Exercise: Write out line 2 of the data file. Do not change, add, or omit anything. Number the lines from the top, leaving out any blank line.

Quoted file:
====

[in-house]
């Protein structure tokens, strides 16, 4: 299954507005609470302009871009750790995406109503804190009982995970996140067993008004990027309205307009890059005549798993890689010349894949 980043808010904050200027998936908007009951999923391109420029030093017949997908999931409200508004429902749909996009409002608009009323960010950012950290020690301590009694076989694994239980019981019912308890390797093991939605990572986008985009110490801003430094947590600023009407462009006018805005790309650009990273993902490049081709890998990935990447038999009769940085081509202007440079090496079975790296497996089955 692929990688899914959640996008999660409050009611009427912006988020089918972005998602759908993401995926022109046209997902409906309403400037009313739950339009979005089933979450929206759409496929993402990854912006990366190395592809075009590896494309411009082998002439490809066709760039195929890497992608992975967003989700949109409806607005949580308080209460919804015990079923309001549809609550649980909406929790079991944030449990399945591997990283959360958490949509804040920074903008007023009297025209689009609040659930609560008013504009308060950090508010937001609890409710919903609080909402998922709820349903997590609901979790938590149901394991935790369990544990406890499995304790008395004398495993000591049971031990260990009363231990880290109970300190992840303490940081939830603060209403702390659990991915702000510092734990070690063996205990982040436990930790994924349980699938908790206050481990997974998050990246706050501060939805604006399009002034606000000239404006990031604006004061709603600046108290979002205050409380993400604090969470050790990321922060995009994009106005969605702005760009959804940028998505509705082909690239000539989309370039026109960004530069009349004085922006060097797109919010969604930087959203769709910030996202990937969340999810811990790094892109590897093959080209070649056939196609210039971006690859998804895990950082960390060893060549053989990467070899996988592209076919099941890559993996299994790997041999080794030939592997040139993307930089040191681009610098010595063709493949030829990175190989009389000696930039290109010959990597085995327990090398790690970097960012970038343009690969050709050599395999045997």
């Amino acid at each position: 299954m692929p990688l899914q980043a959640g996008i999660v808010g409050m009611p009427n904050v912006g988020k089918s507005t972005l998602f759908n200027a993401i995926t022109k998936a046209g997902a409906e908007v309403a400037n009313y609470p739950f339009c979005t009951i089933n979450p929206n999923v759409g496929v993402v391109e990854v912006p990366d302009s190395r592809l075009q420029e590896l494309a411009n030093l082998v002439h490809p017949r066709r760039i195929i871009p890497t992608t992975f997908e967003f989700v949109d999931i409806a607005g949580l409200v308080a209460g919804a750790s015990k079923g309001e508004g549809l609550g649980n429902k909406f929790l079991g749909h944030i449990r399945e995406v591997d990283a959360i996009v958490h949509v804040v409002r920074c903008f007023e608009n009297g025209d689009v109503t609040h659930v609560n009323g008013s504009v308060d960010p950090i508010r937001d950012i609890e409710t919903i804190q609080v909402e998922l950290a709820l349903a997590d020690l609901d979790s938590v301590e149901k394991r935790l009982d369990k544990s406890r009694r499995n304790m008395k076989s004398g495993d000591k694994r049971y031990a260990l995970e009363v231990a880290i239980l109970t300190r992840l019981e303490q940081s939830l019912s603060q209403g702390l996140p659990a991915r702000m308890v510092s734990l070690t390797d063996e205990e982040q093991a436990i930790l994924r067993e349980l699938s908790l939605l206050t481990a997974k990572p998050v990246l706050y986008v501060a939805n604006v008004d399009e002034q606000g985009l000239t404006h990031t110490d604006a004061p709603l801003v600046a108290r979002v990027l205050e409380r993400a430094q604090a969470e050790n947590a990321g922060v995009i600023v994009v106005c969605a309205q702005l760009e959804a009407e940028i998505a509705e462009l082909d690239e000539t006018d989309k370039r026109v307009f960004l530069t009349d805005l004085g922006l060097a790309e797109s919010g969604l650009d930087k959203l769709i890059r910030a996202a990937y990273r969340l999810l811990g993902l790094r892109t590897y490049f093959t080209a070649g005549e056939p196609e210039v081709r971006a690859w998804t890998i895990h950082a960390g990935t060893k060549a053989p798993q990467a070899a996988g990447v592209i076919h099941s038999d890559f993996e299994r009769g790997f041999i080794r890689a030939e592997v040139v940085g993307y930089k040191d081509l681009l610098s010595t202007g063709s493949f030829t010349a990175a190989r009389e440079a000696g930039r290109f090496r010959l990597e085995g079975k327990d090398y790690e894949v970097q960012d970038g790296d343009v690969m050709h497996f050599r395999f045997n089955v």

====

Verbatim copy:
């Protein structure tokens, strides 16, 4: 299954507005609470302009871009750790995406109503804190009982995970996140067993008004990027309205307009890059005549798993890689010349894949 980043808010904050200027998936908007009951999923391109420029030093017949997908999931409200508004429902749909996009409002608009009323960010950012950290020690301590009694076989694994239980019981019912308890390797093991939605990572986008985009110490801003430094947590600023009407462009006018805005790309650009990273993902490049081709890998990935990447038999009769940085081509202007440079090496079975790296497996089955 692929990688899914959640996008999660409050009611009427912006988020089918972005998602759908993401995926022109046209997902409906309403400037009313739950339009979005089933979450929206759409496929993402990854912006990366190395592809075009590896494309411009082998002439490809066709760039195929890497992608992975967003989700949109409806607005949580308080209460919804015990079923309001549809609550649980909406929790079991944030449990399945591997990283959360958490949509804040920074903008007023009297025209689009609040659930609560008013504009308060950090508010937001609890409710919903609080909402998922709820349903997590609901979790938590149901394991935790369990544990406890499995304790008395004398495993000591049971031990260990009363231990880290109970300190992840303490940081939830603060209403702390659990991915702000510092734990070690063996205990982040436990930790994924349980699938908790206050481990997974998050990246706050501060939805604006399009002034606000000239404006990031604006004061709603600046108290979002205050409380993400604090969470050790990321922060995009994009106005969605702005760009959804940028998505509705082909690239000539989309370039026109960004530069009349004085922006060097797109919010969604930087959203769709910030996202990937969340999810811990790094892109590897093959080209070649056939196609210039971006690859998804895990950082960390060893060549053989990467070899996988592209076919099941890559993996299994790997041999080794030939592997040139993307930089040191681009610098010595063709493949030829990175190989009389000696930039290109010959990597085995327990090398790690970097960012970038343009690969050709050599395999045997």